Norway: 'This is Norway'

Norway: 'This is Norway'

Last week I reported about an attack on a gay couple who walked down the street in Oslo holding hands. The attacker claimed the area was 'Muslim' and that gays shouldn't hold hands there. He was not the only Muslim interviewed in the press who thought so.

Following are interviews with several Muslims who disagree.


Mehmet Øzmen doesn't think it's a problem that two men go hand in hand in the streets of Norway.

He responds with disbelief when he reads the case of the two lovers Anders Rasmaushaugen and Michael Eimstad who were attacked by a Muslim man Sunday, August 9th, when they held hands in the Grønland district in Oslo.

Øzmen has been living in Norway for over 20 years and is originally from Turkey.

"What's the problem? They love each other. It should be allowed to show that you love another human being. God created all human beings and you can't prevent people from doing what they want," says Øzmen.

He's reading Turkish newspapers in the Turkish restaurant Sofra on Pedersgata. There are several restaurants run by Muslims on Pedersgata. The Storhaug district is Stavanger's most multicultural district. But nobody Aftenbladet spoke with thought it was wrong for two homosexual men to openly show their love.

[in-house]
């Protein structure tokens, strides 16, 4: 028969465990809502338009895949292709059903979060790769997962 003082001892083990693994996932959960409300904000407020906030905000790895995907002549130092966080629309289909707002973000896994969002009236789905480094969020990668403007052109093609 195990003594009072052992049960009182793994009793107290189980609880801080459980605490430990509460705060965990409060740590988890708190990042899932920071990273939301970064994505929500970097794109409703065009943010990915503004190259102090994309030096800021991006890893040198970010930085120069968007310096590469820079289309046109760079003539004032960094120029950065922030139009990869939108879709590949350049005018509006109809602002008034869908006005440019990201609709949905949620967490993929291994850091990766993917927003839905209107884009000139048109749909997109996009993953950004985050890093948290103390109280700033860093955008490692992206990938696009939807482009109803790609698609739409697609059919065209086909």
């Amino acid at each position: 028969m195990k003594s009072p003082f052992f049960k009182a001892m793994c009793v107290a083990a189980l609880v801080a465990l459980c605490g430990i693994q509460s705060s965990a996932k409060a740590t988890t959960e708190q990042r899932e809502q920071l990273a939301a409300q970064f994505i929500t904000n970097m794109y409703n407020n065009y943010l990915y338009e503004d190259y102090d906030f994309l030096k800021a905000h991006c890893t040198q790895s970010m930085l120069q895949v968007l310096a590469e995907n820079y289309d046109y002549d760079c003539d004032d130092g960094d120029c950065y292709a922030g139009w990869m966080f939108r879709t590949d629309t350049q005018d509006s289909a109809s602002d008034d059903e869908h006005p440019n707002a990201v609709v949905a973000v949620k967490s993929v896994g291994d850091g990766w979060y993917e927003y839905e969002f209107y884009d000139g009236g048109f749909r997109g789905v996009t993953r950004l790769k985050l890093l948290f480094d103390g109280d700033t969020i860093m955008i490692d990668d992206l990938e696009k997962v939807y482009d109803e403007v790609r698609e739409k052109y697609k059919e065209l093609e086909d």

On the contrary, most felt provoked by the attack and the responses were sharp.

"Norway is a free country. You should respect other people and not interfere in the lives of others," says Øzmen.

Lawa Sherif, Mohsen Sarfarazi and Aram Ali Mohammed are at the hairdresser's and they all agree on one thing: "Grønland is not a Muslim district. This is Norway and everybody should respect Norwegian laws and the Norwegian way of life," they say.

Lawa Sherif from Kurdistan-Iraq says that in many Muslim countries it's very common to see men holding hands.

"In Norway it's seen as a sexual expression, but in Kurdistan, it's rather common for men who are just friends to go hand in hand," he says.

Salah Doski who runs Nora Import, formerly Kenan Import on Pedersgata, thinks it's ridiculous to call a Norwegian district 'Muslim'.

"Gay men often go on Pedersgata. Some of them shop in my shop. I don't think it's something to respond to," Doski told Stavanger Aftenblad.

Abid Raja, a Muslim political candidate for the Liberal Party, says as follows: Such Muslims make me sick! As a Muslim I'm ashamed of such things. And the attack is an example of the value conflict that we must be clear about. There should be zero tolerance for attacks against both gays and immigrants.

Sources: Dagbladet, Aftenbladet (Norwegian)

See also: Oslo: 'This is a Muslim district'

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